- Byzantium 500-1200
- Early medieval slavery and slave trade
- The Islamic world until the Seljuqs
- Early Slavic history
My doctoral dissertation on the monothelete controversy in the seventh century (whether Christ had one will or two) led me to a broader interest in the transformation of Byzantium in the 7th and 8th centuries. I am currently working on the Acts of the Sixth Ecumenical Council (680-1) which give a unique insight into this obscure period. I am also increasingly interested in the social and economic history of Byzantium in the 9th-11th centuries, and in the contacts of Byzantium with its neighbours such as the Islamic world, the steppe, the Slavs, the Scandinavians, and the western Europeans.
My post-doctoral project ‘Dirhams for Slaves’ (funded by the AHRC) attempted to explain the finds of hundreds of thousands of dirhams, mostly produced in Central Asia, all around the Baltic and in eastern Europe. Combined textual, numismatic and archaeological evidence reveals a major trade system, dealing mostly in slaves, that connected the Islamic world with Scandinavia and the Slavic lands in the 9th and 10th centuries. I am currently preparing a monograph on this slave trade system and its long-term implications (e.g. the emergence of states in Scandinavia and the Slavic lands). I am also increasingly interested in scientific methods that can be used to provenance silver and glass beads found in Viking-Age Scandinavia, and in the place of slavery in various medieval societies, including Byzantium.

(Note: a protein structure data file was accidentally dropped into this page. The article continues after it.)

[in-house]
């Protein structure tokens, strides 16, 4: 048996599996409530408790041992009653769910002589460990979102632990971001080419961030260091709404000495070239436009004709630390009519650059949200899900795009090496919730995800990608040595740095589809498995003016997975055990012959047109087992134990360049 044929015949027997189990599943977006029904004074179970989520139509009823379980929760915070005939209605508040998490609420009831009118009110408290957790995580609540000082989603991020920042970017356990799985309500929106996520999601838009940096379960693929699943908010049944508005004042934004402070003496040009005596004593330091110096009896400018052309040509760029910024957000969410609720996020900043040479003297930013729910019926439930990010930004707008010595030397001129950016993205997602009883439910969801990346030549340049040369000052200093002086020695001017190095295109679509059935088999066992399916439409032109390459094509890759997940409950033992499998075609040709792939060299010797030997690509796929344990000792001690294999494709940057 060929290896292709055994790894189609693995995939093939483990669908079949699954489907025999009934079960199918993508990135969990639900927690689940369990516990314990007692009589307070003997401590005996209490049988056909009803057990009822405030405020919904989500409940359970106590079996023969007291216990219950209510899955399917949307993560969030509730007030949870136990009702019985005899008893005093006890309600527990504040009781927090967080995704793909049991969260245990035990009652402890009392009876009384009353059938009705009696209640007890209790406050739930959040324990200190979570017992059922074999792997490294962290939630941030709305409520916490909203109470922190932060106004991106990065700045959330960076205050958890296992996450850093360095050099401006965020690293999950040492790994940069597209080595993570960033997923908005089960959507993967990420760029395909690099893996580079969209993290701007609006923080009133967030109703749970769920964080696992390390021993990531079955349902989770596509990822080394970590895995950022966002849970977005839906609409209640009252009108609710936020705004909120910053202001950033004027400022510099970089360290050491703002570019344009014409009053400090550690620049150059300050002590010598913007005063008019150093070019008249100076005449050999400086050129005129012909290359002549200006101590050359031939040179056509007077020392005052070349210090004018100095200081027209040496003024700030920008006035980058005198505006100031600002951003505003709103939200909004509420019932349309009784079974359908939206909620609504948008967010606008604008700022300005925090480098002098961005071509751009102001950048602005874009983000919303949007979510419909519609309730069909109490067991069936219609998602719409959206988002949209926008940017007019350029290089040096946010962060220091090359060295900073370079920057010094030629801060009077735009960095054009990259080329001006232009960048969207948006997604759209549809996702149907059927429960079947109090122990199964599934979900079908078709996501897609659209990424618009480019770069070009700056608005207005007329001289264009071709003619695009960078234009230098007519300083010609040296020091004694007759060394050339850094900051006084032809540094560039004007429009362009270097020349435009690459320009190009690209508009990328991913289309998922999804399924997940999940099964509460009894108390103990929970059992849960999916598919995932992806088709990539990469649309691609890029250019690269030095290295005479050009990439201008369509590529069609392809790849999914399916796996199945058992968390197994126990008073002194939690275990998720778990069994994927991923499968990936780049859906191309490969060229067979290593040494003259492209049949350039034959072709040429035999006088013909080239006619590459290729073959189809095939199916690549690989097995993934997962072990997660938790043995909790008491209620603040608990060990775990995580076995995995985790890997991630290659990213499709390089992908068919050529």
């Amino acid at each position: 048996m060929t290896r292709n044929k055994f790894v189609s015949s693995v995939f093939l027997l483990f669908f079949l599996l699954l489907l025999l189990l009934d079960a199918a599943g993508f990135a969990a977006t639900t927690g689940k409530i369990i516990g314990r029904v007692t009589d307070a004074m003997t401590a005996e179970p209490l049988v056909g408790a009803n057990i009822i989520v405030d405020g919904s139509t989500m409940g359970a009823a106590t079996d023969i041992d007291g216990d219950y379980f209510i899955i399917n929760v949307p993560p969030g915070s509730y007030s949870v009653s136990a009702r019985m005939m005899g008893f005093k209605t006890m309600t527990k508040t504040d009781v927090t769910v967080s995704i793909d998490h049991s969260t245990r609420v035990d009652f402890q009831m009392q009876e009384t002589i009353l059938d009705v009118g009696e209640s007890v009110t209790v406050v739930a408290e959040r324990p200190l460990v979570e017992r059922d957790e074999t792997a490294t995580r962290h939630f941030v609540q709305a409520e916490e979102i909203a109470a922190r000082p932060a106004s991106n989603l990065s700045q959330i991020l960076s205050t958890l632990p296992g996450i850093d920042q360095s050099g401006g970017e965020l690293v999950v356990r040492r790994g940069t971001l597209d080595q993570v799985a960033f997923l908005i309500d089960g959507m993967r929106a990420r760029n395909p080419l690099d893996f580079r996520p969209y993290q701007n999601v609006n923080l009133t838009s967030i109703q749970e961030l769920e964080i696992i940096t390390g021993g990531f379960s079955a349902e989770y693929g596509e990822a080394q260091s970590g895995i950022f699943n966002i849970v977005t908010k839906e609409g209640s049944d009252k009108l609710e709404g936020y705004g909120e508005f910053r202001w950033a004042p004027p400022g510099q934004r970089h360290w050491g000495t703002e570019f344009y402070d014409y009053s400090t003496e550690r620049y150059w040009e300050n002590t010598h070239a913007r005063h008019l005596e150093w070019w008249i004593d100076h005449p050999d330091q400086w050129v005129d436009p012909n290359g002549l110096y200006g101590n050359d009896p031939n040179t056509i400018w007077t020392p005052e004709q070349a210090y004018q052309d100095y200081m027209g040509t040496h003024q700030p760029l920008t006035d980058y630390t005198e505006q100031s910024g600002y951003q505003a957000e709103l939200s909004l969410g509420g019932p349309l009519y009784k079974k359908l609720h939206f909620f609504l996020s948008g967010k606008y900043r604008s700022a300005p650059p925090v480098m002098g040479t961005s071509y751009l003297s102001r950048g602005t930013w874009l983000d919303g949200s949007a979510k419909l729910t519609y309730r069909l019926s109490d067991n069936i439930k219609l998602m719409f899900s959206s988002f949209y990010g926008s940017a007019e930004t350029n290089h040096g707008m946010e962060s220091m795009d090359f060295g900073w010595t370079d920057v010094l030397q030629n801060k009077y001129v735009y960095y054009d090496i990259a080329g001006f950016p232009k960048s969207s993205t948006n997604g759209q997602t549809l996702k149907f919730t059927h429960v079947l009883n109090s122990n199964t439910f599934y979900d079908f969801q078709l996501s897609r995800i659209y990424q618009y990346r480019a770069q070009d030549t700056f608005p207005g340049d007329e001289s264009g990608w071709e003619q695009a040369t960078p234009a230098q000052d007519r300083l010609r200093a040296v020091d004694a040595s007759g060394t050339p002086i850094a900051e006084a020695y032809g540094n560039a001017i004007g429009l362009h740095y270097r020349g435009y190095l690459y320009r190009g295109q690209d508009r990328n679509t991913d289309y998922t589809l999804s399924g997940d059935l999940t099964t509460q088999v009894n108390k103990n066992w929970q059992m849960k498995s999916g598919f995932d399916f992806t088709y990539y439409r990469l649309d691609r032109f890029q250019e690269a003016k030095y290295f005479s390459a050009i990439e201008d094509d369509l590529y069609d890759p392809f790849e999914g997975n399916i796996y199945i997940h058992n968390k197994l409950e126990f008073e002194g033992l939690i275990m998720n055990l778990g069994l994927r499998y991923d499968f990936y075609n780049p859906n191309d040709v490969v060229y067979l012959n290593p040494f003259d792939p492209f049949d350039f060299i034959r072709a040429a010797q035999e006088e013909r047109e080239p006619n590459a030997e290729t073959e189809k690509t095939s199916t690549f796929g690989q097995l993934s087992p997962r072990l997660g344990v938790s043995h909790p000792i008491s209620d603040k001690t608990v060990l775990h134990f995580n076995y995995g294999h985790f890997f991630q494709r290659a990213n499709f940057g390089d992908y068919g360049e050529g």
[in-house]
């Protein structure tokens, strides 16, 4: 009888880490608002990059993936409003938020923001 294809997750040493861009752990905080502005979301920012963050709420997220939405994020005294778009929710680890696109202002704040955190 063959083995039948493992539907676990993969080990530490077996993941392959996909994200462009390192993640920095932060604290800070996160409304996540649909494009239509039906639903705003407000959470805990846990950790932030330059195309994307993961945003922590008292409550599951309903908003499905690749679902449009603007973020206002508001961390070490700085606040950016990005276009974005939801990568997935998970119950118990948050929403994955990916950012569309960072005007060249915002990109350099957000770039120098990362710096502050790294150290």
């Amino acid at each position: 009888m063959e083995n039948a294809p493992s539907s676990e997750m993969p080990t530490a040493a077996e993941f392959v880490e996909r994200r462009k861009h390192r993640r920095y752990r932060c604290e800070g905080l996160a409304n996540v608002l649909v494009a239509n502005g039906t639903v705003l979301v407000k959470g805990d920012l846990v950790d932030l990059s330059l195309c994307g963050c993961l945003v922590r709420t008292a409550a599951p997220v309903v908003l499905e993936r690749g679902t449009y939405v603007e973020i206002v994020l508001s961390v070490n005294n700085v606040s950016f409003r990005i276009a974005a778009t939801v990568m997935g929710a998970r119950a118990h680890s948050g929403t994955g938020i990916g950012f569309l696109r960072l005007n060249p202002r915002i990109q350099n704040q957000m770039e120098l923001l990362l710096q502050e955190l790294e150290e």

Finally, I am interested in Eurasian connections in the middle ages and in comparative approaches, such as a study of imperial bureaucracies in Byzantium, the Abbasid Caliphate, Tang and Song China, and Heian Japan.